Theist, gnostic, agnostic and atheist. What is the difference? Link:

By Mark Beeson, University of Western Australia

Getting on for 14 billion years ago the universe suddenly sprang into life.

I can’t actually do the math, as they say, but I’m happy to accept the word of those who can that the physics is unambiguously nailed down. But for all their undoubted brilliance, mathematicians and physicists don’t know what was going on before the big bang.

There are consequently two possibilities it seems to me: mysterious matter has always existed and spontaneously blows up on occasion; or there is some sort of animating force in the universe – let’s call it “God” for the sake of argument – that got the metaphorical ball rolling. I can’t work out which of these two possibilities seems the more unlikely, which is why I’m an agnostic.

I mention this because religious beliefs and “faith” remain surprisingly important despite the remarkable advances of science and – as we’ve seen yet again this week – a potential source of, and justification for, casually inflicted carnage on the innocent.

While you might get bored to death over dinner by your local agnostic endlessly agonizing about their uncertainties and ambivalence, I confidently predict that we’ll never read about heavily armed non-believers slaughtering passers-by to cries of “I’m not quite sure about the underlying principles of this action”.

Atheists aren’t much better, though, and are often true believers of a different sort. They’re unbearably smug and patronizing at best, homicidal megalomaniacs at worst. The secular supermen who ran the Soviet Union, Nazi Germany or China under Mao unleashed more than their fair share of death and destruction.

But fundamentalists of one sort or another have been at it for a lot longer and have more to answer for. The one saving grace of Christianity is that no-one seems to take it too seriously anymore. There’s nothing like endless religious wars and a reformation to engender a bit of tolerance and pluralism.

Even the current pope seems to realize that he’s not actually infallible. As for recent Archbishops of Canterbury, they don’t believe in God anyway, do they?

Unfortunately, there are still plenty of true believers out there. It seems not to occur to them that the beliefs to which they so zealously cling still have a strikingly geographical basis. Does Christianity really make sense to most Americans, for example, or Islam to most of the population of the Middle East, because of some transcendental theological resonance? I don’t think so.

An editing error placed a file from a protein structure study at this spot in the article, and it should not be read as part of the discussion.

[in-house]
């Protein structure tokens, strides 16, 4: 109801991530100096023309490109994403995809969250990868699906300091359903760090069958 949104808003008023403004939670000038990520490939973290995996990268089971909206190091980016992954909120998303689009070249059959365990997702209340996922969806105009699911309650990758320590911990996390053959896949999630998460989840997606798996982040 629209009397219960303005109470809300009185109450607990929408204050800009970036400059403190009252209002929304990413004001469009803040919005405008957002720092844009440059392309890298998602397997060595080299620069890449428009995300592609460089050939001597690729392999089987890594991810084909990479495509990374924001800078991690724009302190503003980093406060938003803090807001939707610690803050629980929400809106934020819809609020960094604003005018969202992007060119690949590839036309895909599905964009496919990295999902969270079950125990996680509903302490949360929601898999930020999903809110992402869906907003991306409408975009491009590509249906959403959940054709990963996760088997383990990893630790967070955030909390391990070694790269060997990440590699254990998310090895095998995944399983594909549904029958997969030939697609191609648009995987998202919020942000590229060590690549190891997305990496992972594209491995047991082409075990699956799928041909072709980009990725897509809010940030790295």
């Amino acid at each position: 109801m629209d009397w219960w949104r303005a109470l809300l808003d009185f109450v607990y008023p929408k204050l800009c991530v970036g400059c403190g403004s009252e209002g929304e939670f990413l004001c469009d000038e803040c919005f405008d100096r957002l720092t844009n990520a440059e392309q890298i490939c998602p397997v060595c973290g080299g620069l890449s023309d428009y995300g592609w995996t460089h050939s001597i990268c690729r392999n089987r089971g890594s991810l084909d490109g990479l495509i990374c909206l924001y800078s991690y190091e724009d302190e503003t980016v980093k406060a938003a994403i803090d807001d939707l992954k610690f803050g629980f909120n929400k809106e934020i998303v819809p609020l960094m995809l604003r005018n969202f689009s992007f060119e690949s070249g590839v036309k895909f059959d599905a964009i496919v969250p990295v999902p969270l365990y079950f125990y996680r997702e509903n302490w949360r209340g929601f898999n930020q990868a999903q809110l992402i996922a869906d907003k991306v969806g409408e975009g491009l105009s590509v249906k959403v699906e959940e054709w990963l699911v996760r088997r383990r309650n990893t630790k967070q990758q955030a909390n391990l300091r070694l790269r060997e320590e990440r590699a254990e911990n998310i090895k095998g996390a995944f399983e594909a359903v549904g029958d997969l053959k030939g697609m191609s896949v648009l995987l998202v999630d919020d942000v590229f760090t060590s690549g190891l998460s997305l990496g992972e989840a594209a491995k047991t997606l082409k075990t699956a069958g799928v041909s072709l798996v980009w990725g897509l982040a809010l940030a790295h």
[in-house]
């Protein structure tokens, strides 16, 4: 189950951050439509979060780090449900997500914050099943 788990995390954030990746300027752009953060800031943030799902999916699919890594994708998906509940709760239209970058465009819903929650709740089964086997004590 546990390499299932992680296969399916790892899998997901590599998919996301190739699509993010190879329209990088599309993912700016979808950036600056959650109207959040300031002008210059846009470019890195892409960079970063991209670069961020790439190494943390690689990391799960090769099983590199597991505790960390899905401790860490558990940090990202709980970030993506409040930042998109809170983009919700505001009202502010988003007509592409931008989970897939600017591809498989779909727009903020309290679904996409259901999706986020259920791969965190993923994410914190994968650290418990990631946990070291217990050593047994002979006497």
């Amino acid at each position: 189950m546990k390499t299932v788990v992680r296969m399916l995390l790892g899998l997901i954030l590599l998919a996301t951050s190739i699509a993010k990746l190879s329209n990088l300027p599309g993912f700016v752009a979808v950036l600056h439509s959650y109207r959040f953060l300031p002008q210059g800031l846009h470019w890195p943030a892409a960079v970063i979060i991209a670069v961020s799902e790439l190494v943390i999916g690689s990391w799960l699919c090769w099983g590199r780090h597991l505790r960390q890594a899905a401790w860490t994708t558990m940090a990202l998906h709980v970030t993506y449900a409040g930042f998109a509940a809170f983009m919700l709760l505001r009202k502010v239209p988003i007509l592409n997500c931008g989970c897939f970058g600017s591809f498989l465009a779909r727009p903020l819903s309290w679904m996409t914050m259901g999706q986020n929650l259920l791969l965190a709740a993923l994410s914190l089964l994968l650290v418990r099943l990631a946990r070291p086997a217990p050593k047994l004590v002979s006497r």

But even if we put contingency to one side, evidence that God is actually concerned about the sort of religion we subscribe to is a bit thin on the ground – or anywhere else, for that matter. If God does exist, He – always seems to be a chap for some reason – doesn’t seem overwhelmingly preoccupied with our fate.

True, someone can always be relied upon to claim it’s “miraculous” that an individual has survived some earthquake/hurricane/mass atrocity while blithely ignoring the fate of the departed. But the reality is that we’re still routinely dispatched by the tens of thousands with apparently little concern from the Big Guy in the sky.

One of the distinguishing features of modern life is that if God’s around He’s gone a bit laissez-faire on us. In the Old Testament, by contrast, He was very hands on, always smiting someone or other, reducing cities to ashes or performing sundry violations of the laws of physics. Is it just a coincidence that as our understanding of such laws has increased, pre-modern ideas about the nature of God have also gone into retreat?

It is striking that radical Islam is distinguished by a remarkably medieval world view in which critical thinking and individualism – let alone humor – are savagely discouraged. Theological nuance isn’t something the jihadists seem to do. The phrase the blind leading the blind has never seemed more appropriate.

Nevertheless, if you happen to be reading this, God – which your more enthusiastic admirers would have us believe You are, of course – You might do us all a favor and supply a bit of old style empirical evidence of Your continuing existence. Who wouldn’t have become a true believer if their wife was unexpectedly turned into a pillar of salt, for example?

Not sure about the effectiveness of talking to people in dreams or from bushes these days, though: we tend to think such people have just got psychiatric problems.

However, if You could be persuaded to do an old-fashioned, big production miracle, this would put to rest all the questions about Your existence and might even induce a useful sense of collective fate amongst Your increasingly divided peoples.

Could I be bold enough to suggest parting the Swan River near where I live? It’s not too deep so it wouldn’t require much effort on Your part. If You could see Your way to making it a permanent feature I’d be able to walk to work as well.The Conversation

Mark Beeson, Professor of International Politics at University of Western Australia, does not work for, consult to, own shares in or receive funding from any company or organization that would benefit from this article, and has no relevant affiliations.

This article was originally published on The Conversation. Read the original article.